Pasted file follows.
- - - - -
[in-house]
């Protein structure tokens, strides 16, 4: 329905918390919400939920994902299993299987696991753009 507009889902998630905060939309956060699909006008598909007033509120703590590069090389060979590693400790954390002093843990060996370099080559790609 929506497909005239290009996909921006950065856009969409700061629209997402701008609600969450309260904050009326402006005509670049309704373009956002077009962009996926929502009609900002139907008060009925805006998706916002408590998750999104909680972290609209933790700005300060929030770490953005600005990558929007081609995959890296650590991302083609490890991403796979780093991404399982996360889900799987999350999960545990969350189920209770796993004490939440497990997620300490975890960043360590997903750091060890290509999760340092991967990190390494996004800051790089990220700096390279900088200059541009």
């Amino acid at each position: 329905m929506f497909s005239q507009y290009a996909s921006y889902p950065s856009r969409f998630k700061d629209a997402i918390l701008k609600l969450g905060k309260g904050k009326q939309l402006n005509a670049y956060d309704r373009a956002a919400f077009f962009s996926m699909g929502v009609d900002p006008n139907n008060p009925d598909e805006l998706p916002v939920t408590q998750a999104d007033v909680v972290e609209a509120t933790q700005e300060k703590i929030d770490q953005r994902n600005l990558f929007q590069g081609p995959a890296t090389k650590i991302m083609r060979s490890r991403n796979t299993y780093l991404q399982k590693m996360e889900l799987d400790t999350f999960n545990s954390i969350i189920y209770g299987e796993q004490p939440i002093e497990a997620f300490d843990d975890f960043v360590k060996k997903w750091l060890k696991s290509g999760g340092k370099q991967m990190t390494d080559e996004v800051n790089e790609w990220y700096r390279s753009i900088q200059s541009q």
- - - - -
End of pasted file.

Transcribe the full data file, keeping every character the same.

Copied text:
[in-house]
């Protein structure tokens, strides 16, 4: 329905918390919400939920994902299993299987696991753009 507009889902998630905060939309956060699909006008598909007033509120703590590069090389060979590693400790954390002093843990060996370099080559790609 929506497909005239290009996909921006950065856009969409700061629209997402701008609600969450309260904050009326402006005509670049309704373009956002077009962009996926929502009609900002139907008060009925805006998706916002408590998750999104909680972290609209933790700005300060929030770490953005600005990558929007081609995959890296650590991302083609490890991403796979780093991404399982996360889900799987999350999960545990969350189920209770796993004490939440497990997620300490975890960043360590997903750091060890290509999760340092991967990190390494996004800051790089990220700096390279900088200059541009």
């Amino acid at each position: 329905m929506f497909s005239q507009y290009a996909s921006y889902p950065s856009r969409f998630k700061d629209a997402i918390l701008k609600l969450g905060k309260g904050k009326q939309l402006n005509a670049y956060d309704r373009a956002a919400f077009f962009s996926m699909g929502v009609d900002p006008n139907n008060p009925d598909e805006l998706p916002v939920t408590q998750a999104d007033v909680v972290e609209a509120t933790q700005e300060k703590i929030d770490q953005r994902n600005l990558f929007q590069g081609p995959a890296t090389k650590i991302m083609r060979s490890r991403n796979t299993y780093l991404q399982k590693m996360e889900l799987d400790t999350f999960n545990s954390i969350i189920y209770g299987e796993q004490p939440i002093e497990a997620f300490d843990d975890f960043v360590k060996k997903w750091l060890k696991s290509g999760g340092k370099q991967m990190t390494d080559e996004v800051n790089e790609w990220y700096r390279s753009i900088q200059s541009q």